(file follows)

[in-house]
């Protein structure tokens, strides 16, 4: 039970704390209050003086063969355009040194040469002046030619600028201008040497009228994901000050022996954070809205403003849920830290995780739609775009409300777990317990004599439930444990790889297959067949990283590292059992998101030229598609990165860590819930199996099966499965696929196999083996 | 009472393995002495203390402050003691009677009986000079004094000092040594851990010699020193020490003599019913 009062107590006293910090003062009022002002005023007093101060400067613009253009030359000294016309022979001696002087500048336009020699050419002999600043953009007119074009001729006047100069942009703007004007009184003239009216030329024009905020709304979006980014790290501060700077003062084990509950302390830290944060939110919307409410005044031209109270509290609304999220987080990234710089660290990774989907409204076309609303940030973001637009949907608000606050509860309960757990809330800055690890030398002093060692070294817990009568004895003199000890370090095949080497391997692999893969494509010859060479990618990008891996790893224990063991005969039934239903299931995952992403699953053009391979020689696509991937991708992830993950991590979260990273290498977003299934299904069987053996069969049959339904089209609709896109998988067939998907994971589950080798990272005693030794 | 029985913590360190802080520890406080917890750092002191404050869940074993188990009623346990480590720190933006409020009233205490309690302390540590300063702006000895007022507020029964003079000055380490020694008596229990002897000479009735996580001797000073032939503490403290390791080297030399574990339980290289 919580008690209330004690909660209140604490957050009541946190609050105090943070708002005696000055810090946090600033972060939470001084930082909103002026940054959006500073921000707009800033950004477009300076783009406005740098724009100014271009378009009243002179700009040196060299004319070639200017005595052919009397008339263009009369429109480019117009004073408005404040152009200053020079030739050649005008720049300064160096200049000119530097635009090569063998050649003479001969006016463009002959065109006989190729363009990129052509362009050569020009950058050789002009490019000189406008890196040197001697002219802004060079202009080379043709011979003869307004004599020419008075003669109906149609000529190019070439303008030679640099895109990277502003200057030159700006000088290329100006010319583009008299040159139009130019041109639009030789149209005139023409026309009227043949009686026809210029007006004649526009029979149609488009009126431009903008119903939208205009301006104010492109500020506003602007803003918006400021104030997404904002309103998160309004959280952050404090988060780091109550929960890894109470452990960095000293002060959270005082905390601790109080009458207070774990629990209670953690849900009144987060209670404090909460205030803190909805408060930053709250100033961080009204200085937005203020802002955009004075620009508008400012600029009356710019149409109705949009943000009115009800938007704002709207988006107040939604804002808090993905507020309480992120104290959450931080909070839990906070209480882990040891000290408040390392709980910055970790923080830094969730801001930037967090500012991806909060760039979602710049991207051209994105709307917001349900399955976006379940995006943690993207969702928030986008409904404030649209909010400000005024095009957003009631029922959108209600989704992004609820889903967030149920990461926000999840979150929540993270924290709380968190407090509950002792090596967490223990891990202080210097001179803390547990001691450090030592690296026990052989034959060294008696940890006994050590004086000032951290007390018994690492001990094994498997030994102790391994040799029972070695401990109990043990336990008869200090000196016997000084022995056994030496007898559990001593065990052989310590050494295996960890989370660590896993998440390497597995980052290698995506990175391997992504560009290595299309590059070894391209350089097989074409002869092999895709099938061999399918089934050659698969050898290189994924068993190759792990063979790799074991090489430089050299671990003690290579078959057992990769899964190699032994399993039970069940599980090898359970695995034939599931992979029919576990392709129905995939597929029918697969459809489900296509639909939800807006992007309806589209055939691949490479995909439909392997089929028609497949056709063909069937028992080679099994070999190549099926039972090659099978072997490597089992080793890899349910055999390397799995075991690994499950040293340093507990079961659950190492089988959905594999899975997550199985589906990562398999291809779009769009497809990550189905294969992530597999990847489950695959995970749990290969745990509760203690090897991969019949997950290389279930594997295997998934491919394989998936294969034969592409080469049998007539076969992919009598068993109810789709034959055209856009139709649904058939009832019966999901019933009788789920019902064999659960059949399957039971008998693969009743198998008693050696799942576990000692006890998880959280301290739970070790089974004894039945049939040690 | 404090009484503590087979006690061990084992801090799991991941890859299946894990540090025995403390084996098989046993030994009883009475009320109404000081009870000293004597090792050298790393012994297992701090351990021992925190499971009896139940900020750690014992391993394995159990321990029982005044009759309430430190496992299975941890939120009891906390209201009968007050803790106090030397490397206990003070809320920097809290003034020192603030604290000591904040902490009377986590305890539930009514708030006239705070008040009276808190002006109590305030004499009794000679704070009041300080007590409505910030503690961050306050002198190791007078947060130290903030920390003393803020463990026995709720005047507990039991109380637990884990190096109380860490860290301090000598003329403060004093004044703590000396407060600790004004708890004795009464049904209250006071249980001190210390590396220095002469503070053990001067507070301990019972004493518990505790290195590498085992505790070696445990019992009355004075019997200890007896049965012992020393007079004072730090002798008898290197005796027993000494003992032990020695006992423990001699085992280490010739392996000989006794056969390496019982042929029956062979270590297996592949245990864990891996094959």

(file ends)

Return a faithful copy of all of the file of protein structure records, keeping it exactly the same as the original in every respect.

[in-house]
């Protein structure tokens, strides 16, 4: 039970704390209050003086063969355009040194040469002046030619600028201008040497009228994901000050022996954070809205403003849920830290995780739609775009409300777990317990004599439930444990790889297959067949990283590292059992998101030229598609990165860590819930199996099966499965696929196999083996 | 009472393995002495203390402050003691009677009986000079004094000092040594851990010699020193020490003599019913 009062107590006293910090003062009022002002005023007093101060400067613009253009030359000294016309022979001696002087500048336009020699050419002999600043953009007119074009001729006047100069942009703007004007009184003239009216030329024009905020709304979006980014790290501060700077003062084990509950302390830290944060939110919307409410005044031209109270509290609304999220987080990234710089660290990774989907409204076309609303940030973001637009949907608000606050509860309960757990809330800055690890030398002093060692070294817990009568004895003199000890370090095949080497391997692999893969494509010859060479990618990008891996790893224990063991005969039934239903299931995952992403699953053009391979020689696509991937991708992830993950991590979260990273290498977003299934299904069987053996069969049959339904089209609709896109998988067939998907994971589950080798990272005693030794 | 029985913590360190802080520890406080917890750092002191404050869940074993188990009623346990480590720190933006409020009233205490309690302390540590300063702006000895007022507020029964003079000055380490020694008596229990002897000479009735996580001797000073032939503490403290390791080297030399574990339980290289 919580008690209330004690909660209140604490957050009541946190609050105090943070708002005696000055810090946090600033972060939470001084930082909103002026940054959006500073921000707009800033950004477009300076783009406005740098724009100014271009378009009243002179700009040196060299004319070639200017005595052919009397008339263009009369429109480019117009004073408005404040152009200053020079030739050649005008720049300064160096200049000119530097635009090569063998050649003479001969006016463009002959065109006989190729363009990129052509362009050569020009950058050789002009490019000189406008890196040197001697002219802004060079202009080379043709011979003869307004004599020419008075003669109906149609000529190019070439303008030679640099895109990277502003200057030159700006000088290329100006010319583009008299040159139009130019041109639009030789149209005139023409026309009227043949009686026809210029007006004649526009029979149609488009009126431009903008119903939208205009301006104010492109500020506003602007803003918006400021104030997404904002309103998160309004959280952050404090988060780091109550929960890894109470452990960095000293002060959270005082905390601790109080009458207070774990629990209670953690849900009144987060209670404090909460205030803190909805408060930053709250100033961080009204200085937005203020802002955009004075620009508008400012600029009356710019149409109705949009943000009115009800938007704002709207988006107040939604804002808090993905507020309480992120104290959450931080909070839990906070209480882990040891000290408040390392709980910055970790923080830094969730801001930037967090500012991806909060760039979602710049991207051209994105709307917001349900399955976006379940995006943690993207969702928030986008409904404030649209909010400000005024095009957003009631029922959108209600989704992004609820889903967030149920990461926000999840979150929540993270924290709380968190407090509950002792090596967490223990891990202080210097001179803390547990001691450090030592690296026990052989034959060294008696940890006994050590004086000032951290007390018994690492001990094994498997030994102790391994040799029972070695401990109990043990336990008869200090000196016997000084022995056994030496007898559990001593065990052989310590050494295996960890989370660590896993998440390497597995980052290698995506990175391997992504560009290595299309590059070894391209350089097989074409002869092999895709099938061999399918089934050659698969050898290189994924068993190759792990063979790799074991090489430089050299671990003690290579078959057992990769899964190699032994399993039970069940599980090898359970695995034939599931992979029919576990392709129905995939597929029918697969459809489900296509639909939800807006992007309806589209055939691949490479995909439909392997089929028609497949056709063909069937028992080679099994070999190549099926039972090659099978072997490597089992080793890899349910055999390397799995075991690994499950040293340093507990079961659950190492089988959905594999899975997550199985589906990562398999291809779009769009497809990550189905294969992530597999990847489950695959995970749990290969745990509760203690090897991969019949997950290389279930594997295997998934491919394989998936294969034969592409080469049998007539076969992919009598068993109810789709034959055209856009139709649904058939009832019966999901019933009788789920019902064999659960059949399957039971008998693969009743198998008693050696799942576990000692006890998880959280301290739970070790089974004894039945049939040690 | 404090009484503590087979006690061990084992801090799991991941890859299946894990540090025995403390084996098989046993030994009883009475009320109404000081009870000293004597090792050298790393012994297992701090351990021992925190499971009896139940900020750690014992391993394995159990321990029982005044009759309430430190496992299975941890939120009891906390209201009968007050803790106090030397490397206990003070809320920097809290003034020192603030604290000591904040902490009377986590305890539930009514708030006239705070008040009276808190002006109590305030004499009794000679704070009041300080007590409505910030503690961050306050002198190791007078947060130290903030920390003393803020463990026995709720005047507990039991109380637990884990190096109380860490860290301090000598003329403060004093004044703590000396407060600790004004708890004795009464049904209250006071249980001190210390590396220095002469503070053990001067507070301990019972004493518990505790290195590498085992505790070696445990019992009355004075019997200890007896049965012992020393007079004072730090002798008898290197005796027993000494003992032990020695006992423990001699085992280490010739392996000989006794056969390496019982042929029956062979270590297996592949245990864990891996094959």